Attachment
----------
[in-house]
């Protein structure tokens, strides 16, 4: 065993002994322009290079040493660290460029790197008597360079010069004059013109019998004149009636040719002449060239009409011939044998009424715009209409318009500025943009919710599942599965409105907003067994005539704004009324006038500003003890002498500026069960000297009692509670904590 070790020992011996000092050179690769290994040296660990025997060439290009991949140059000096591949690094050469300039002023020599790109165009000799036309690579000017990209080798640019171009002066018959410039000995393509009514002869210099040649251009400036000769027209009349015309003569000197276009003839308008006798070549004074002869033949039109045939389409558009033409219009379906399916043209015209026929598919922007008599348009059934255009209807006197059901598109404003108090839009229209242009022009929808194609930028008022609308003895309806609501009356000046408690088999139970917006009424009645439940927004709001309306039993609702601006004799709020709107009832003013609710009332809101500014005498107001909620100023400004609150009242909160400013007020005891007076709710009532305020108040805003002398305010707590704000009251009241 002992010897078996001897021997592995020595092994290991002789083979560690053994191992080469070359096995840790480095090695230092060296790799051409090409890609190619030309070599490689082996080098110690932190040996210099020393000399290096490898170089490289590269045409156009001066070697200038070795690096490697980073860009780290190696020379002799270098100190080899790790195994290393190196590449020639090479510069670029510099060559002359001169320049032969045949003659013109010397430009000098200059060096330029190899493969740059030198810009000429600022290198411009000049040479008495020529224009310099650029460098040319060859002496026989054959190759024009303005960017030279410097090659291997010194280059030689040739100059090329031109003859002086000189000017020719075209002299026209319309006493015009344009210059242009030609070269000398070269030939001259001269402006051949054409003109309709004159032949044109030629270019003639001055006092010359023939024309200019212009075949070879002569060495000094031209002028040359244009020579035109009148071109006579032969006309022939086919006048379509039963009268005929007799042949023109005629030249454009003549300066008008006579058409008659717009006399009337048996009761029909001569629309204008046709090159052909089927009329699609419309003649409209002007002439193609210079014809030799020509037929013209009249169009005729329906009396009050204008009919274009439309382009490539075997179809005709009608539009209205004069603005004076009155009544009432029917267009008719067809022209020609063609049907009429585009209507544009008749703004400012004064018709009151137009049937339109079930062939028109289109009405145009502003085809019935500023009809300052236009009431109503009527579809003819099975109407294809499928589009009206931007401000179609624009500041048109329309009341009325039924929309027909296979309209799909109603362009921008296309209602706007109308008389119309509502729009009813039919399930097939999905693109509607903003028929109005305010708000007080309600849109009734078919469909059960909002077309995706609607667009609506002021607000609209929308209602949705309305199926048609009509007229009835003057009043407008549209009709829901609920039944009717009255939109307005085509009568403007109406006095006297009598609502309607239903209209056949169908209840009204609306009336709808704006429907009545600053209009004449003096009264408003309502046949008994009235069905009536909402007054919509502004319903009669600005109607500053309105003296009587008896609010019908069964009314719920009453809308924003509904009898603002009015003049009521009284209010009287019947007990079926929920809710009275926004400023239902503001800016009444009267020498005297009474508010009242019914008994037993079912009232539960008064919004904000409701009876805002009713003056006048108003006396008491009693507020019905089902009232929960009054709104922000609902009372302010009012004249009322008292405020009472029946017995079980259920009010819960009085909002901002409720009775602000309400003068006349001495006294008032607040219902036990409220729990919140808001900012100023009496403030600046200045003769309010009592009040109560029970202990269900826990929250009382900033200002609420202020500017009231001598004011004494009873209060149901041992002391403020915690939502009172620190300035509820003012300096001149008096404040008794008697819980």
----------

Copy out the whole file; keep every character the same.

[in-house]
């Protein structure tokens, strides 16, 4: 065993002994322009290079040493660290460029790197008597360079010069004059013109019998004149009636040719002449060239009409011939044998009424715009209409318009500025943009919710599942599965409105907003067994005539704004009324006038500003003890002498500026069960000297009692509670904590 070790020992011996000092050179690769290994040296660990025997060439290009991949140059000096591949690094050469300039002023020599790109165009000799036309690579000017990209080798640019171009002066018959410039000995393509009514002869210099040649251009400036000769027209009349015309003569000197276009003839308008006798070549004074002869033949039109045939389409558009033409219009379906399916043209015209026929598919922007008599348009059934255009209807006197059901598109404003108090839009229209242009022009929808194609930028008022609308003895309806609501009356000046408690088999139970917006009424009645439940927004709001309306039993609702601006004799709020709107009832003013609710009332809101500014005498107001909620100023400004609150009242909160400013007020005891007076709710009532305020108040805003002398305010707590704000009251009241 002992010897078996001897021997592995020595092994290991002789083979560690053994191992080469070359096995840790480095090695230092060296790799051409090409890609190619030309070599490689082996080098110690932190040996210099020393000399290096490898170089490289590269045409156009001066070697200038070795690096490697980073860009780290190696020379002799270098100190080899790790195994290393190196590449020639090479510069670029510099060559002359001169320049032969045949003659013109010397430009000098200059060096330029190899493969740059030198810009000429600022290198411009000049040479008495020529224009310099650029460098040319060859002496026989054959190759024009303005960017030279410097090659291997010194280059030689040739100059090329031109003859002086000189000017020719075209002299026209319309006493015009344009210059242009030609070269000398070269030939001259001269402006051949054409003109309709004159032949044109030629270019003639001055006092010359023939024309200019212009075949070879002569060495000094031209002028040359244009020579035109009148071109006579032969006309022939086919006048379509039963009268005929007799042949023109005629030249454009003549300066008008006579058409008659717009006399009337048996009761029909001569629309204008046709090159052909089927009329699609419309003649409209002007002439193609210079014809030799020509037929013209009249169009005729329906009396009050204008009919274009439309382009490539075997179809005709009608539009209205004069603005004076009155009544009432029917267009008719067809022209020609063609049907009429585009209507544009008749703004400012004064018709009151137009049937339109079930062939028109289109009405145009502003085809019935500023009809300052236009009431109503009527579809003819099975109407294809499928589009009206931007401000179609624009500041048109329309009341009325039924929309027909296979309209799909109603362009921008296309209602706007109308008389119309509502729009009813039919399930097939999905693109509607903003028929109005305010708000007080309600849109009734078919469909059960909002077309995706609607667009609506002021607000609209929308209602949705309305199926048609009509007229009835003057009043407008549209009709829901609920039944009717009255939109307005085509009568403007109406006095006297009598609502309607239903209209056949169908209840009204609306009336709808704006429907009545600053209009004449003096009264408003309502046949008994009235069905009536909402007054919509502004319903009669600005109607500053309105003296009587008896609010019908069964009314719920009453809308924003509904009898603002009015003049009521009284209010009287019947007990079926929920809710009275926004400023239902503001800016009444009267020498005297009474508010009242019914008994037993079912009232539960008064919004904000409701009876805002009713003056006048108003006396008491009693507020019905089902009232929960009054709104922000609902009372302010009012004249009322008292405020009472029946017995079980259920009010819960009085909002901002409720009775602000309400003068006349001495006294008032607040219902036990409220729990919140808001900012100023009496403030600046200045003769309010009592009040109560029970202990269900826990929250009382900033200002609420202020500017009231001598004011004494009873209060149901041992002391403020915690939502009172620190300035509820003012300096001149008096404040008794008697819980």